LLM Programme

The taught modules offered on the LLM programme vary from year to year. Please check the full list of taught modules list for details of modules running in specific academic years. We make every effort to ensure that every module will be offered, but modules are subject to change and cancellation. You are therefore advised to check this site regularly for further updates throughout the year preceding entry to the LLM programme.

Credit value: 15 credits (6 ECTS)
Module Convenor:
Professor Cheryl Thomas
Intercollegiate teaching: No
Teaching Method:

10 x two-hour seminars

This module utilises 3 main teaching methods:
(1) Seminars with Course Convenor
(2) Special Judicial Guest Seminars
(3) Hands-On Judicial Decision-Making Seminars

Who may enrol: LLM students
Prerequisites: None
Barred module combinations: LAWSG132
Practice Assessment: One practice essay on which students receive detailed feedback and indicative grades.
Assessment method: 3,000 word essay


This is the only LLM module in judicial studies offered in the UK. This innovative module explores the crucial role judges and courts play in the modern state - and provides students with a unique opportunity to understand what it is like to be a judge, how judges make decisions, what skills they require and what pressures and controversies they face.

This course explores not how judges 'should' make decisions but what are the factors that affect how judges do in fact make decision. It is rooted in the empirical study of judicial decision-making (Judicial Studies) which has been pioneered in the UK at UCL by the UCL Judicial Institute.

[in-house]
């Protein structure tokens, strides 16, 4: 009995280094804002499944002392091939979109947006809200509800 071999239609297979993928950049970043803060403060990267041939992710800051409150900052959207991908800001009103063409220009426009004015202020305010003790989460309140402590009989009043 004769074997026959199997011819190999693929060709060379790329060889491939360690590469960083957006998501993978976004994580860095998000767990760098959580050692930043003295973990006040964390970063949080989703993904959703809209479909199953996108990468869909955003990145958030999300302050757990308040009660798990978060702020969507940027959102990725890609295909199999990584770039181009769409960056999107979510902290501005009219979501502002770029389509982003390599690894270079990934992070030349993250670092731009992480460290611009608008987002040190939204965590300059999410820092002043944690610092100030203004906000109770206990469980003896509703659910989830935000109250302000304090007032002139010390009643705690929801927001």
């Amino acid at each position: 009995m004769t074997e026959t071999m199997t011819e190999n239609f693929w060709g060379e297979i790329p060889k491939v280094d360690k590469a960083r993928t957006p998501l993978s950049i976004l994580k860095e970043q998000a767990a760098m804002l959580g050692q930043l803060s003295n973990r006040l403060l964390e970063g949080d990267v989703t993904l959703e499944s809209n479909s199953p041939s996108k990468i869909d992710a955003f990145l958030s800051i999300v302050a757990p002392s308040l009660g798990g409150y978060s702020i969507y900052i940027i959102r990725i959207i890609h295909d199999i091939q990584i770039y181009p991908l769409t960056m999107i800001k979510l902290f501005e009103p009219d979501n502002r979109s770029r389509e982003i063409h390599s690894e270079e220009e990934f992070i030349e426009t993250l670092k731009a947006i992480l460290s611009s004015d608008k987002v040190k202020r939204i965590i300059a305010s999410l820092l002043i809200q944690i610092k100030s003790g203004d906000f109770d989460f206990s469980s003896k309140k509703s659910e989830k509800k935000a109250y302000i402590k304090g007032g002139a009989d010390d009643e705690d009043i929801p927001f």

Leading judges, policy-makers and academic experts share their firsthand knowledge with students through the course's Special Judicial Guest Seminars, and students gain firsthand experience of judicial decision-making through a series of Hands-On Judicial Decision-Making Seminars.

This course also runs the UK Supreme Court Moot – this moot is held in the UK Supreme Court and, unlike all other Moots, students serve as the Supreme Court Justice hearing oral argument, questioning the advocates and writing and delivering the court’s judgment. In preparation for the Moot, the class is advised by at least one recently retired senior appellate judge.

Module syllabus

  • Judicial Studies: The Cutting Edge Study of Judges and Courts
  • How Can We Understand How Judges Make Decisions?
  • Judging in Different Courts and Jurisdictions
  • The Public as Judges: Trial by Jury
  • When Politicians and Judges Clash
  • Judicial Appointments: What Makes a Good Judge?
  • Ethical Dilemmas for Judges
  • When Judges Punish: Reason & Emotion in Judicial Sentencing
  • Appellate Judging: Hearing Oral Argument and Judgment Writing

Recommended materials

The Power of Judges, C. Thomas (ed) of C. Guarnieri and P. Pederzoli, OUP (2002)
The Psychology of Judicial Decision-Making, D. Klein and G. Mitchell (eds), OUP (2010)
On Law, Politics and Judicialization, M. Shapiro and A. Stone Sweet OUP (2002)
Are Juries Fair? C. Thomas, MoJ Research Series 10 (2010)
Judges and Their Audiences, L. Baum, PUP (2006)

Preliminary reading

Two module readings that can be downloaded are:

Lawrence Baum, Judges and Their Audiences: A Perspective on Judicial Behaviour, Chapter 1, Princeton University Press (2006)

Cheryl Thomas, Are Juries Fair? Ministry of Justice Research Series 10 (2010)

Other information

Teaching Approach: This module requires active participation by all students in seminars. Students are assigned a series of key questions related to the assigned readings for each seminar and must come prepared to present answers as part of the seminar discussion.

Grading Approach: A Final Essay counts for 100% of the grade. However, under the Portfolio Essay approach most of this essay is written in Term 2 through a practice essay. This means all students will have written and received feedback from the convenor on a large part of the Final Essay by the time the Final Essay is due.

Prizes for this module: Students who take this module are able to apply for the UCL Judicial Placement Award, in which students shadow a judge during summer or autumn 2015.


The application process for the 2015-16 academic session is now open.

Please note, for the 2015-16 intake, we are not accepting the TOEFL test. If you have an English condition to meet, you must take one of the alternative tests listed here instead.